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dc.contributor.authorTang, Furong 19:51:40 (GMT) 04:50:05 (GMT)
dc.description.abstractBackground: Mercury (Hg) is a global environmental pollutant as well as a growing concern to public health. Indigenous populations in the Northwest Territories (NWT) may experience elevated Hg exposures due to higher consumption rates of fish compared to the Canadian general populations. Many biomonitoring projects are conducted to estimate human health risk caused by environmental Hg exposure; blood and hair are two of the most frequently used matrices for quantifying individual and population exposures. The association between Hg concentrations in hair and blood is often assumed to be linear with a hair-to-blood Hg concentration ratio of 250. However, this ratio varies among populations, and further research is needed to explore the relationship between Hg concentrations in hair and blood in Indigenous populations of the NWT. Objective: The objectives of this study are to: 1) examine the relationship between Hg concentrations in hair and blood and the reliability of the widely accepted hair-to-blood ratio of 250 within this study population; 2) further improve the relationship by the application of Multiple Imputation (MI) and by the inclusion of covariates in the imputation model; 3) assess the effectiveness of MI for addressing missing data and data below limit of detection (LOD) from biomonitoring studies. Methods: A community-based project was designed based on consultations that began in 2014. This contaminant biomonitoring project provided baseline reference Hg levels for the Sahtu region and the Dehcho region of the Northwest Territories. Blood and hair samples were collected for Hg exposure assessments. Participants were also asked to provide basic demographic information. Simple linear regression models were used to explore the relationship between Hg concentrations in hair and blood with complete cases across communities. MI was applied to impute the missing data and the data below LOD. Results: The association between Hg concentrations in hair and blood were found to be linear within communities. The hair-to-blood Hg concentration ratios were reported to be between 220 and 1146 for different communities from complete cases analysis (CCA). For half of the communities, these ratios from CCA were reported to be 13% to 18% less than those estimated from a simple linear regression (SLR) MI model. In comparison to the MI model based on SLR, multiple linear regression (MLR) MI models that included covariates (age, sex, and, BMI) may better address the missingness, especially for the communities yielding atypical results, e.g. the hair-to-blood ratios for one of the communities decreased from 1138 (estimated from SLR-MI model) to 994 (estimated from MLR-MI model). Conclusions: The hair-to-blood Hg concentration ratios were generally lower when relying solely on complete cases. MI may be an effective tool to achieve less biased results by addressing the incomplete data. With the well-established linear relationships between Hg concentrations in hair and blood across communities, MI can utilize observed Hg-hair values to help recover information of Hg-blood values. Also, MI methods may be able to help extrapolate the blood levels using the current hair-to-blood ratios and segmental hair mercury levels. This approach may shed light on the seasonality of Hg exposure within Dene/Métis Communities of the Northwest Territories, Canada. The results of our study can be used to better inform strategies for biological sampling for future Hg human biomonitoring programs in the Canadian subarctic.en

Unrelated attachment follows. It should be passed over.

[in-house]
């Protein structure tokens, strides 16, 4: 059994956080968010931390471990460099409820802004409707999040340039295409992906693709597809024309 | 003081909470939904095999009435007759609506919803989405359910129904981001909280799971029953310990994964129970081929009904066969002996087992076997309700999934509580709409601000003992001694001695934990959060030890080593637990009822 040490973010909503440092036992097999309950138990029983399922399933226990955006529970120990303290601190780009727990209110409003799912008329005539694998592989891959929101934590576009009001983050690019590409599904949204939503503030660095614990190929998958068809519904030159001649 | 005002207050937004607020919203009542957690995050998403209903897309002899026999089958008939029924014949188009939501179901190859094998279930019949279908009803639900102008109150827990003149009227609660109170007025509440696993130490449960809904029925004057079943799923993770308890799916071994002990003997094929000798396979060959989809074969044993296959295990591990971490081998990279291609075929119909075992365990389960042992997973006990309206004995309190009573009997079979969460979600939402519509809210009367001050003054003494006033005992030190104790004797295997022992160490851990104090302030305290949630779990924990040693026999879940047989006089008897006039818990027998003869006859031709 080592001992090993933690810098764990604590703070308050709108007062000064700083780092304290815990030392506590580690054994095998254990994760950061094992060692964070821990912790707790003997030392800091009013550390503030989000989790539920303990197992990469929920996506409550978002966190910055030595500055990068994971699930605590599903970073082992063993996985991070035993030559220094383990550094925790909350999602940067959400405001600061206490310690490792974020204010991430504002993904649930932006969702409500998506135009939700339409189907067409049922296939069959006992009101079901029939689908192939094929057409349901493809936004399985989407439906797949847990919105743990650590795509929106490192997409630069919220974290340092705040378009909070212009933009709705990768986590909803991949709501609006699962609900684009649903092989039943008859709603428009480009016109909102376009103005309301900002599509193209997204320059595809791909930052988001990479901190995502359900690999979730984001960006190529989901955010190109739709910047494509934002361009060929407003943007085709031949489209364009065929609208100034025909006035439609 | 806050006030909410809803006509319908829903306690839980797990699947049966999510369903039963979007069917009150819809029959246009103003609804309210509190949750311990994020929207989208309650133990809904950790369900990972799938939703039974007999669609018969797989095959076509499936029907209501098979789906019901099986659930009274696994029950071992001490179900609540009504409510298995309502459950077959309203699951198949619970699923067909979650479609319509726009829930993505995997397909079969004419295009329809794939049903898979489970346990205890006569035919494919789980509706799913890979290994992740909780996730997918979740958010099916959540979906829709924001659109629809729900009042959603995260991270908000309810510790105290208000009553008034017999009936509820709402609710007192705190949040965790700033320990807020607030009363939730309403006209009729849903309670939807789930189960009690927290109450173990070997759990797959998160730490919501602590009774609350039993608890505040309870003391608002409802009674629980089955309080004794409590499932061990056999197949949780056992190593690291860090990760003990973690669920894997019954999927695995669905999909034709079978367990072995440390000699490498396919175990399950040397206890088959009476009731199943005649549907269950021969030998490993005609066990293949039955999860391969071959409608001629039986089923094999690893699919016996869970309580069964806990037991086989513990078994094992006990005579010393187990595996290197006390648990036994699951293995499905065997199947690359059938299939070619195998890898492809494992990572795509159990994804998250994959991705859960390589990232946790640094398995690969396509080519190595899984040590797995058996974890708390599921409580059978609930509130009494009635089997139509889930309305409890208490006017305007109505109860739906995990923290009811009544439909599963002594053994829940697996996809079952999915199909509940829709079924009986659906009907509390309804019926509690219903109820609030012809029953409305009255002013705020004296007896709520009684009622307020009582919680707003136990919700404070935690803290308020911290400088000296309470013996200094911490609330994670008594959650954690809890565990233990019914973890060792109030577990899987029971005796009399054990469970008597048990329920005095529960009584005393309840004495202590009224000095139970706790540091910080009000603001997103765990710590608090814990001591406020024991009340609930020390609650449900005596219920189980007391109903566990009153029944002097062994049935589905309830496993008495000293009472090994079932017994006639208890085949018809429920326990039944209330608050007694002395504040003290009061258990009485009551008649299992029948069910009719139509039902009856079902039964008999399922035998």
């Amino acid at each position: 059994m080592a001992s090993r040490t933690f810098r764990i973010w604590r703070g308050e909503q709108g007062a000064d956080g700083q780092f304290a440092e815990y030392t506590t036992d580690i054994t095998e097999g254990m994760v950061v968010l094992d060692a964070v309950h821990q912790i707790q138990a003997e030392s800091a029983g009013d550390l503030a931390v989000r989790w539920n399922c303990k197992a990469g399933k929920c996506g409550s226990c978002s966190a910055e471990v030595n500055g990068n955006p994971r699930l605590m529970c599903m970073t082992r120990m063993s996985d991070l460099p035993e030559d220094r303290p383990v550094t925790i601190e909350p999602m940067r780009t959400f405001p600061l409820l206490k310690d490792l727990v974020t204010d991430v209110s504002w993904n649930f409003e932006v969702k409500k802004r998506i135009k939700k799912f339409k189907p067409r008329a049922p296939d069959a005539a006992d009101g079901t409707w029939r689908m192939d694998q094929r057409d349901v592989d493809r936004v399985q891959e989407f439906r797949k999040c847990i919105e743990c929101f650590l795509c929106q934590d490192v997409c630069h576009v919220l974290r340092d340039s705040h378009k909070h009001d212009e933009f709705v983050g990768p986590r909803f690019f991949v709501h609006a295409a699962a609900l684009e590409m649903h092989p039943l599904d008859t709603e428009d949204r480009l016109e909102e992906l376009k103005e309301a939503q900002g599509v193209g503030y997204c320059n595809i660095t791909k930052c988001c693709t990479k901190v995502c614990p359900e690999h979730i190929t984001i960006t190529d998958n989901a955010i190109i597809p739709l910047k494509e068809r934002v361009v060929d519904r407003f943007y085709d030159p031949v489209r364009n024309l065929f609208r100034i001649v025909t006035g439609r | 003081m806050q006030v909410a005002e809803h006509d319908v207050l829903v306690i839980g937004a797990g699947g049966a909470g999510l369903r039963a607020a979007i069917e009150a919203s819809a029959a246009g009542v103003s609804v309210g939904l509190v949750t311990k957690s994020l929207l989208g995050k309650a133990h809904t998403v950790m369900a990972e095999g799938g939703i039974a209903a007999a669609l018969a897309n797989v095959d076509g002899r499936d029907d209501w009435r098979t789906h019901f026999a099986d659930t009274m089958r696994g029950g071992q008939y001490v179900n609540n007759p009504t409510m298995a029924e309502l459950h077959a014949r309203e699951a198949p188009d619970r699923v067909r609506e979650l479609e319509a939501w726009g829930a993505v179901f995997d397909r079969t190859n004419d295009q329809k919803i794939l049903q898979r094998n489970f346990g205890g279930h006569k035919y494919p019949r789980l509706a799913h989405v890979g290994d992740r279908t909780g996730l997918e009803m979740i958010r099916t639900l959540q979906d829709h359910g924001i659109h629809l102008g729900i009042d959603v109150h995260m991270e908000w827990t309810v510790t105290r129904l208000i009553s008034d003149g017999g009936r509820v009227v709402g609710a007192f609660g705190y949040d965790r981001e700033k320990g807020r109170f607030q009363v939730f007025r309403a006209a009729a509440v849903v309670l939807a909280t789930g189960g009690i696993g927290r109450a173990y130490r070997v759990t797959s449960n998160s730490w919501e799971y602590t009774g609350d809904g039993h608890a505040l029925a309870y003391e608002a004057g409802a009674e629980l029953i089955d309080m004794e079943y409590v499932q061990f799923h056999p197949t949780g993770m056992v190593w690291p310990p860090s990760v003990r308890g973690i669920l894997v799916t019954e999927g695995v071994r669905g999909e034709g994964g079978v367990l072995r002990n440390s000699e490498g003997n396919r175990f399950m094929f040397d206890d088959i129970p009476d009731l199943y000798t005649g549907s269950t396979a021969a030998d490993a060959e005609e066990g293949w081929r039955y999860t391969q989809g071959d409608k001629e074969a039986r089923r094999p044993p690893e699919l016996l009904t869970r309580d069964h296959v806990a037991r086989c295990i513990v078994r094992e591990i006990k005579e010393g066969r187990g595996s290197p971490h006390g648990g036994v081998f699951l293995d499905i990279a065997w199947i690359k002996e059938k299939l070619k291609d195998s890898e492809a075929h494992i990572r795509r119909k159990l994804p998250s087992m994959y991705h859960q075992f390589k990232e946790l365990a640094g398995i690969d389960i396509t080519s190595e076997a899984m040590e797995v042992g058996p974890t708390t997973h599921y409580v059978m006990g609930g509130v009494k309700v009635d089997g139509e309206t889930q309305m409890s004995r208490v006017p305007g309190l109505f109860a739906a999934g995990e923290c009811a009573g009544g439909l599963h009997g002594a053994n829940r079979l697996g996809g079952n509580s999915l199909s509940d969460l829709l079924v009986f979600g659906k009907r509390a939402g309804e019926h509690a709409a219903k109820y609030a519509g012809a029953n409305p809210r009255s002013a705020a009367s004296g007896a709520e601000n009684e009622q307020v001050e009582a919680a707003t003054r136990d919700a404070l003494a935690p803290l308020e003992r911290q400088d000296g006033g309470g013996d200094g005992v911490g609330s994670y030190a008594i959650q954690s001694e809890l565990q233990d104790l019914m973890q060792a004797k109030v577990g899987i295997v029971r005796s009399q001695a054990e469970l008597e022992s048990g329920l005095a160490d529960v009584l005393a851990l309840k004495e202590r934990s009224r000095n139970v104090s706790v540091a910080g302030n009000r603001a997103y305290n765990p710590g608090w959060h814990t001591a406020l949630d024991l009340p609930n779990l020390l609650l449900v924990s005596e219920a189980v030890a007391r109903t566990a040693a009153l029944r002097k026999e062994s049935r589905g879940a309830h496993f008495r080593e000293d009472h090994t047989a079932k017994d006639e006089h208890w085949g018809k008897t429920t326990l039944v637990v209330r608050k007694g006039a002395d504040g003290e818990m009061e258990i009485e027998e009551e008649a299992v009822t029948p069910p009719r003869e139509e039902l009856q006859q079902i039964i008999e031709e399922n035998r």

dc.publisherUniversity of Waterlooen
dc.subjectmercury concentrationen
dc.subjectIndigenous populationsen
dc.titleRelationship between Mercury Concentrations in Hair and Blood in Dene/Métis Communities of the Northwest Territoriesen
dc.typeMaster Thesisen
dc.pendingfalse of Public Health and Health Systemsen Health and Health Systemsen of Waterlooen
uws-etd.degreeMaster of Applied Scienceen
uws-etd.embargo.terms1 yearen
uws.contributor.advisorChaurasia, Ashok
uws.contributor.affiliation1Faculty of Applied Health Sciencesen

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